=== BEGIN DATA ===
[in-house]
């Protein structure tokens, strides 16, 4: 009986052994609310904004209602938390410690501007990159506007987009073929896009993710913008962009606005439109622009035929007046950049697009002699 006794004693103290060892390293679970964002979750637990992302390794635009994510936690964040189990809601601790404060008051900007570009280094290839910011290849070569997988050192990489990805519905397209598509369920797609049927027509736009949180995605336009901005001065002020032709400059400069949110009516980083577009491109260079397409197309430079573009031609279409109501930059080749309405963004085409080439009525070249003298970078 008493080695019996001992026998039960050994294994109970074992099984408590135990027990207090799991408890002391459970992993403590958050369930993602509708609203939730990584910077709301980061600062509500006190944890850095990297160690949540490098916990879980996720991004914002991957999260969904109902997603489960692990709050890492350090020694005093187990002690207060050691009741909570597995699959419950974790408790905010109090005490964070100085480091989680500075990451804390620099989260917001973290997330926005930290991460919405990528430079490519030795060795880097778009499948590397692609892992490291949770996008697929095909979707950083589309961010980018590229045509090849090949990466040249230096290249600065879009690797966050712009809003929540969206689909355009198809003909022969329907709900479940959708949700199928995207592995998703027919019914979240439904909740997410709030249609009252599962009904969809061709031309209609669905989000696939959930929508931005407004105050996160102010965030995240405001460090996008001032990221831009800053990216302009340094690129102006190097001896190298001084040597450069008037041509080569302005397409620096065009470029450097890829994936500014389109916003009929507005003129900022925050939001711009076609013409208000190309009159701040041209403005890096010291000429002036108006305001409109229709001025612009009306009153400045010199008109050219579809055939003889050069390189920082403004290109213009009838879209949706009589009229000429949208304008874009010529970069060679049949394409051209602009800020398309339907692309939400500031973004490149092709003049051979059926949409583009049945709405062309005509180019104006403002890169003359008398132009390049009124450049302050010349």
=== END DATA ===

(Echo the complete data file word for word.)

[in-house]
């Protein structure tokens, strides 16, 4: 009986052994609310904004209602938390410690501007990159506007987009073929896009993710913008962009606005439109622009035929007046950049697009002699 006794004693103290060892390293679970964002979750637990992302390794635009994510936690964040189990809601601790404060008051900007570009280094290839910011290849070569997988050192990489990805519905397209598509369920797609049927027509736009949180995605336009901005001065002020032709400059400069949110009516980083577009491109260079397409197309430079573009031609279409109501930059080749309405963004085409080439009525070249003298970078 008493080695019996001992026998039960050994294994109970074992099984408590135990027990207090799991408890002391459970992993403590958050369930993602509708609203939730990584910077709301980061600062509500006190944890850095990297160690949540490098916990879980996720991004914002991957999260969904109902997603489960692990709050890492350090020694005093187990002690207060050691009741909570597995699959419950974790408790905010109090005490964070100085480091989680500075990451804390620099989260917001973290997330926005930290991460919405990528430079490519030795060795880097778009499948590397692609892992490291949770996008697929095909979707950083589309961010980018590229045509090849090949990466040249230096290249600065879009690797966050712009809003929540969206689909355009198809003909022969329907709900479940959708949700199928995207592995998703027919019914979240439904909740997410709030249609009252599962009904969809061709031309209609669905989000696939959930929508931005407004105050996160102010965030995240405001460090996008001032990221831009800053990216302009340094690129102006190097001896190298001084040597450069008037041509080569302005397409620096065009470029450097890829994936500014389109916003009929507005003129900022925050939001711009076609013409208000190309009159701040041209403005890096010291000429002036108006305001409109229709001025612009009306009153400045010199008109050219579809055939003889050069390189920082403004290109213009009838879209949706009589009229000429949208304008874009010529970069060679049949394409051209602009800020398309339907692309939400500031973004490149092709003049051979059926949409583009049945709405062309005509180019104006403002890169003359008398132009390049009124450049302050010349």